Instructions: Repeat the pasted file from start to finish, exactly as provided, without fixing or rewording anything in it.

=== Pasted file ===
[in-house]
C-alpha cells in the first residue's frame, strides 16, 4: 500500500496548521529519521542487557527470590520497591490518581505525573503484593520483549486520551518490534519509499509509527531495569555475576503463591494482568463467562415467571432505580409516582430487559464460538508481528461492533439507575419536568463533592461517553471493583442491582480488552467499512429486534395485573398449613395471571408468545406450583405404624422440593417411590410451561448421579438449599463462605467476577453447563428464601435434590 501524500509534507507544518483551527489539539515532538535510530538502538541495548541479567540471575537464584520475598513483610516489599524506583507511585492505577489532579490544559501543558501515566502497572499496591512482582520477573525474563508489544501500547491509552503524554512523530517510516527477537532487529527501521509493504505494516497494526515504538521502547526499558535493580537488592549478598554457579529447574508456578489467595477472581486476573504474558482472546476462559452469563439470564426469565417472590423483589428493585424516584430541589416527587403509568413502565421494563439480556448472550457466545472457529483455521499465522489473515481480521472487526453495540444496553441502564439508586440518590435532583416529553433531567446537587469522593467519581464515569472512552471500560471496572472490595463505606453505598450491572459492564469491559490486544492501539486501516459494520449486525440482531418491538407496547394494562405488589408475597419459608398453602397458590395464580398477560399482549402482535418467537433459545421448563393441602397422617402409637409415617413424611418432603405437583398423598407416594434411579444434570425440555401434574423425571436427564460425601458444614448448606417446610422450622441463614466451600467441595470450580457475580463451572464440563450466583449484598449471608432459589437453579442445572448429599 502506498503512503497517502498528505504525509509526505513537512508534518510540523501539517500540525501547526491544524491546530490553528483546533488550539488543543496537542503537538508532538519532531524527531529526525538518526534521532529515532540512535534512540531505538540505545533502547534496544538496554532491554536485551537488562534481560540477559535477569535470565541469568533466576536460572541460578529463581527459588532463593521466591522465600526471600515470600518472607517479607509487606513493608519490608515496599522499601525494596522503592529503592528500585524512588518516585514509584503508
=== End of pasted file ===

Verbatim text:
[in-house]
C-alpha cells in the first residue's frame, strides 16, 4: 500500500496548521529519521542487557527470590520497591490518581505525573503484593520483549486520551518490534519509499509509527531495569555475576503463591494482568463467562415467571432505580409516582430487559464460538508481528461492533439507575419536568463533592461517553471493583442491582480488552467499512429486534395485573398449613395471571408468545406450583405404624422440593417411590410451561448421579438449599463462605467476577453447563428464601435434590 501524500509534507507544518483551527489539539515532538535510530538502538541495548541479567540471575537464584520475598513483610516489599524506583507511585492505577489532579490544559501543558501515566502497572499496591512482582520477573525474563508489544501500547491509552503524554512523530517510516527477537532487529527501521509493504505494516497494526515504538521502547526499558535493580537488592549478598554457579529447574508456578489467595477472581486476573504474558482472546476462559452469563439470564426469565417472590423483589428493585424516584430541589416527587403509568413502565421494563439480556448472550457466545472457529483455521499465522489473515481480521472487526453495540444496553441502564439508586440518590435532583416529553433531567446537587469522593467519581464515569472512552471500560471496572472490595463505606453505598450491572459492564469491559490486544492501539486501516459494520449486525440482531418491538407496547394494562405488589408475597419459608398453602397458590395464580398477560399482549402482535418467537433459545421448563393441602397422617402409637409415617413424611418432603405437583398423598407416594434411579444434570425440555401434574423425571436427564460425601458444614448448606417446610422450622441463614466451600467441595470450580457475580463451572464440563450466583449484598449471608432459589437453579442445572448429599 502506498503512503497517502498528505504525509509526505513537512508534518510540523501539517500540525501547526491544524491546530490553528483546533488550539488543543496537542503537538508532538519532531524527531529526525538518526534521532529515532540512535534512540531505538540505545533502547534496544538496554532491554536485551537488562534481560540477559535477569535470565541469568533466576536460572541460578529463581527459588532463593521466591522465600526471600515470600518472607517479607509487606513493608519490608515496599522499601525494596522503592529503592528500585524512588518516585514509584503508